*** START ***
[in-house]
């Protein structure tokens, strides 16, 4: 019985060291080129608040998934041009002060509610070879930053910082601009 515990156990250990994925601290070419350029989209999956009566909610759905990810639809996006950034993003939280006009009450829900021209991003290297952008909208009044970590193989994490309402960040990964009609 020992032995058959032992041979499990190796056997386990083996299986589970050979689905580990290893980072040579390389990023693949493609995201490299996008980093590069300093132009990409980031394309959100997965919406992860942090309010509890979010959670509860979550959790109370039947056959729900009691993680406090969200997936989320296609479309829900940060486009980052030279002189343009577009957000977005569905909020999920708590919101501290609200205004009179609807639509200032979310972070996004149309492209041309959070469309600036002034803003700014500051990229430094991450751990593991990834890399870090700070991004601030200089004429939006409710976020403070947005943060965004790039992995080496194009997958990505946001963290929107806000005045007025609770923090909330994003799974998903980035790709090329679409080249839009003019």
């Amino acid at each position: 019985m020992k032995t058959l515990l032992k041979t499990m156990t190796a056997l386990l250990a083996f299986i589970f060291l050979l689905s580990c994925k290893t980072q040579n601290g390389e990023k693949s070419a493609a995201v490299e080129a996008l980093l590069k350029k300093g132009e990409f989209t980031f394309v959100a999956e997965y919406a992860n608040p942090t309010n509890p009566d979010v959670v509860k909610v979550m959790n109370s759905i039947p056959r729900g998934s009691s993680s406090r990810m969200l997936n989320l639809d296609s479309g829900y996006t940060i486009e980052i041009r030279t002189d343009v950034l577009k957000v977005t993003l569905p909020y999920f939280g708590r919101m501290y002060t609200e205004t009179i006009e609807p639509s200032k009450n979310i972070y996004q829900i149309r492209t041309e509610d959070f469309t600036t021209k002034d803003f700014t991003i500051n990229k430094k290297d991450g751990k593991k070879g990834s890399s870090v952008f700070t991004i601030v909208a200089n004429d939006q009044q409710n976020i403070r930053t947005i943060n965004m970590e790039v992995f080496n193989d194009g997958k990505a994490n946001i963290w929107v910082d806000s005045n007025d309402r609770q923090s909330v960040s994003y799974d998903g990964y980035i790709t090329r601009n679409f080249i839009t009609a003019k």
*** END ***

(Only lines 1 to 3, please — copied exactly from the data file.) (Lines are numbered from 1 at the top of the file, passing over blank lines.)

[in-house]
């Protein structure tokens, strides 16, 4: 019985060291080129608040998934041009002060509610070879930053910082601009 515990156990250990994925601290070419350029989209999956009566909610759905990810639809996006950034993003939280006009009450829900021209991003290297952008909208009044970590193989994490309402960040990964009609 020992032995058959032992041979499990190796056997386990083996299986589970050979689905580990290893980072040579390389990023693949493609995201490299996008980093590069300093132009990409980031394309959100997965919406992860942090309010509890979010959670509860979550959790109370039947056959729900009691993680406090969200997936989320296609479309829900940060486009980052030279002189343009577009957000977005569905909020999920708590919101501290609200205004009179609807639509200032979310972070996004149309492209041309959070469309600036002034803003700014500051990229430094991450751990593991990834890399870090700070991004601030200089004429939006409710976020403070947005943060965004790039992995080496194009997958990505946001963290929107806000005045007025609770923090909330994003799974998903980035790709090329679409080249839009003019």
């Amino acid at each position: 019985m020992k032995t058959l515990l032992k041979t499990m156990t190796a056997l386990l250990a083996f299986i589970f060291l050979l689905s580990c994925k290893t980072q040579n601290g390389e990023k693949s070419a493609a995201v490299e080129a996008l980093l590069k350029k300093g132009e990409f989209t980031f394309v959100a999956e997965y919406a992860n608040p942090t309010n509890p009566d979010v959670v509860k909610v979550m959790n109370s759905i039947p056959r729900g998934s009691s993680s406090r990810m969200l997936n989320l639809d296609s479309g829900y996006t940060i486009e980052i041009r030279t002189d343009v950034l577009k957000v977005t993003l569905p909020y999920f939280g708590r919101m501290y002060t609200e205004t009179i006009e609807p639509s200032k009450n979310i972070y996004q829900i149309r492209t041309e509610d959070f469309t600036t021209k002034d803003f700014t991003i500051n990229k430094k290297d991450g751990k593991k070879g990834s890399s870090v952008f700070t991004i601030v909208a200089n004429d939006q009044q409710n976020i403070r930053t947005i943060n965004m970590e790039v992995f080496n193989d194009g997958k990505a994490n946001i963290w929107v910082d806000s005045n007025d309402r609770q923090s909330v960040s994003y799974d998903g990964y980035i790709t090329r601009n679409f080249i839009t009609a003019k």